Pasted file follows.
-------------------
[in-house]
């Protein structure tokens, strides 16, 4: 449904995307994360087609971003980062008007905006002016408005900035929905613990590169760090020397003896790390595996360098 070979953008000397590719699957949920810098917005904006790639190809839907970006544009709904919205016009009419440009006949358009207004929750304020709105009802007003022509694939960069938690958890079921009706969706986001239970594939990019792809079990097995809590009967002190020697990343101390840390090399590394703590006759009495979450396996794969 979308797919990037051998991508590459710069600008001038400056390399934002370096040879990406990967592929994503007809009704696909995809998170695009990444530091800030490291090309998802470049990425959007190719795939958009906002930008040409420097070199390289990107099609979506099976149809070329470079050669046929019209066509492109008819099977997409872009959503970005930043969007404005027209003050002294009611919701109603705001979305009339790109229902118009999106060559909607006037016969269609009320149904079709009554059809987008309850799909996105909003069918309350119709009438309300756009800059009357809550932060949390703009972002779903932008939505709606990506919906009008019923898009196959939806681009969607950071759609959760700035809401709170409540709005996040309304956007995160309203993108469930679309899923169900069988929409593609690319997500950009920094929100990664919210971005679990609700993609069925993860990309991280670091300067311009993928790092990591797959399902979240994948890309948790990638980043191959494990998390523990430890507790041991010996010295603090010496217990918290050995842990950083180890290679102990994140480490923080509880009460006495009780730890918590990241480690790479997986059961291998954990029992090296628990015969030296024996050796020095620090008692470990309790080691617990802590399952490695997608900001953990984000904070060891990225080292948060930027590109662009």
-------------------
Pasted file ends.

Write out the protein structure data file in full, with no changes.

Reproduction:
[in-house]
């Protein structure tokens, strides 16, 4: 449904995307994360087609971003980062008007905006002016408005900035929905613990590169760090020397003896790390595996360098 070979953008000397590719699957949920810098917005904006790639190809839907970006544009709904919205016009009419440009006949358009207004929750304020709105009802007003022509694939960069938690958890079921009706969706986001239970594939990019792809079990097995809590009967002190020697990343101390840390090399590394703590006759009495979450396996794969 979308797919990037051998991508590459710069600008001038400056390399934002370096040879990406990967592929994503007809009704696909995809998170695009990444530091800030490291090309998802470049990425959007190719795939958009906002930008040409420097070199390289990107099609979506099976149809070329470079050669046929019209066509492109008819099977997409872009959503970005930043969007404005027209003050002294009611919701109603705001979305009339790109229902118009999106060559909607006037016969269609009320149904079709009554059809987008309850799909996105909003069918309350119709009438309300756009800059009357809550932060949390703009972002779903932008939505709606990506919906009008019923898009196959939806681009969607950071759609959760700035809401709170409540709005996040309304956007995160309203993108469930679309899923169900069988929409593609690319997500950009920094929100990664919210971005679990609700993609069925993860990309991280670091300067311009993928790092990591797959399902979240994948890309948790990638980043191959494990998390523990430890507790041991010996010295603090010496217990918290050995842990950083180890290679102990994140480490923080509880009460006495009780730890918590990241480690790479997986059961291998954990029992090296628990015969030296024996050796020095620090008692470990309790080691617990802590399952490695997608900001953990984000904070060891990225080292948060930027590109662009």